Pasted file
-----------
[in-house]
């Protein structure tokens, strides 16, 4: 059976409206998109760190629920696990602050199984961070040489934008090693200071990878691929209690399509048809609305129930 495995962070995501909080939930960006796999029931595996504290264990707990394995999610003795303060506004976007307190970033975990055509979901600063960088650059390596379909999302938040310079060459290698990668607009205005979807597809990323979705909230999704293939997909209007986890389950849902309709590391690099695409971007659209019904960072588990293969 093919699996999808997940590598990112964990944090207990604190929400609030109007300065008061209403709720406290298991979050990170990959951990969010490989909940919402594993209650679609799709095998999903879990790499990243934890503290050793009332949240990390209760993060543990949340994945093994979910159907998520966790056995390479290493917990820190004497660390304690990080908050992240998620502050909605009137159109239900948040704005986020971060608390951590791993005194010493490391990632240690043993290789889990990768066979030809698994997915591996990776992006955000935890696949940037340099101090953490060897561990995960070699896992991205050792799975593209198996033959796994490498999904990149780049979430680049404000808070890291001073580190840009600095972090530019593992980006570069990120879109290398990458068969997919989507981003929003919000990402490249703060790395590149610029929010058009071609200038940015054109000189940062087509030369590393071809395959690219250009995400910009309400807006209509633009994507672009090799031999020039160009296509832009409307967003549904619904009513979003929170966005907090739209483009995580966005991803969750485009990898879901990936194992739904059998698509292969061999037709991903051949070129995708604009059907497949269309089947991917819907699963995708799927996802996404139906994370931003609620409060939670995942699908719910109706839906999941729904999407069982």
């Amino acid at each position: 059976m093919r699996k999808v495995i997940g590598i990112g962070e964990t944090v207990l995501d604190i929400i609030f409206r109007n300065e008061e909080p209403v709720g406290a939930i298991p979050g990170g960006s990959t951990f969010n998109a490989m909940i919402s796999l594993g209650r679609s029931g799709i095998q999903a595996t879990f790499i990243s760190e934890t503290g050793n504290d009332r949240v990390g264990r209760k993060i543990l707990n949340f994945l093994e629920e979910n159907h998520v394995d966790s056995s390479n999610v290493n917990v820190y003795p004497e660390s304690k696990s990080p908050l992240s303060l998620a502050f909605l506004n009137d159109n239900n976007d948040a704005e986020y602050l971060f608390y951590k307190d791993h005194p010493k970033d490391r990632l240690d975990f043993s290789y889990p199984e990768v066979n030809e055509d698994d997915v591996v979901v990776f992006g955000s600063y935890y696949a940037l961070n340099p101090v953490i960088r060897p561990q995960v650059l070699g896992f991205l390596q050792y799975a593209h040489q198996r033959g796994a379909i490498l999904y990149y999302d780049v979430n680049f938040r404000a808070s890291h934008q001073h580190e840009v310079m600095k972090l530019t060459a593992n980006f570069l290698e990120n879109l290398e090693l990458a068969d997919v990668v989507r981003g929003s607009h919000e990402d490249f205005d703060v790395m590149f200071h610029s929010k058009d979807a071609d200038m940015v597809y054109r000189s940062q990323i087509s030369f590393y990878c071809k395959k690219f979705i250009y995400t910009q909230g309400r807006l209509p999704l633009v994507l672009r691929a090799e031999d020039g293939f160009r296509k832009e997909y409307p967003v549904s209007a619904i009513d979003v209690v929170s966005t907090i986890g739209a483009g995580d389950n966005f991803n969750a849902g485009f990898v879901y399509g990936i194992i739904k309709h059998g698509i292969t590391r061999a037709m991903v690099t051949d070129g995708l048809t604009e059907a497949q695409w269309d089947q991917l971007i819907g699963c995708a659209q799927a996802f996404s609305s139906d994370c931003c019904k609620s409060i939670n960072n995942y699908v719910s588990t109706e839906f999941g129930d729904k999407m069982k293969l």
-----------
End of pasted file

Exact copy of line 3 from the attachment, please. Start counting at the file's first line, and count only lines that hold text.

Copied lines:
């Amino acid at each position: 059976m093919r699996k999808v495995i997940g590598i990112g962070e964990t944090v207990l995501d604190i929400i609030f409206r109007n300065e008061e909080p209403v709720g406290a939930i298991p979050g990170g960006s990959t951990f969010n998109a490989m909940i919402s796999l594993g209650r679609s029931g799709i095998q999903a595996t879990f790499i990243s760190e934890t503290g050793n504290d009332r949240v990390g264990r209760k993060i543990l707990n949340f994945l093994e629920e979910n159907h998520v394995d966790s056995s390479n999610v290493n917990v820190y003795p004497e660390s304690k696990s990080p908050l992240s303060l998620a502050f909605l506004n009137d159109n239900n976007d948040a704005e986020y602050l971060f608390y951590k307190d791993h005194p010493k970033d490391r990632l240690d975990f043993s290789y889990p199984e990768v066979n030809e055509d698994d997915v591996v979901v990776f992006g955000s600063y935890y696949a940037l961070n340099p101090v953490i960088r060897p561990q995960v650059l070699g896992f991205l390596q050792y799975a593209h040489q198996r033959g796994a379909i490498l999904y990149y999302d780049v979430n680049f938040r404000a808070s890291h934008q001073h580190e840009v310079m600095k972090l530019t060459a593992n980006f570069l290698e990120n879109l290398e090693l990458a068969d997919v990668v989507r981003g929003s607009h919000e990402d490249f205005d703060v790395m590149f200071h610029s929010k058009d979807a071609d200038m940015v597809y054109r000189s940062q990323i087509s030369f590393y990878c071809k395959k690219f979705i250009y995400t910009q909230g309400r807006l209509p999704l633009v994507l672009r691929a090799e031999d020039g293939f160009r296509k832009e997909y409307p967003v549904s209007a619904i009513d979003v209690v929170s966005t907090i986890g739209a483009g995580d389950n966005f991803n969750a849902g485009f990898v879901y399509g990936i194992i739904k309709h059998g698509i292969t590391r061999a037709m991903v690099t051949d070129g995708l048809t604009e059907a497949q695409w269309d089947q991917l971007i819907g699963c995708a659209q799927a996802f996404s609305s139906d994370c931003c019904k609620s409060i939670n960072n995942y699908v719910s588990t109706e839906f999941g129930d729904k999407m069982k293969l």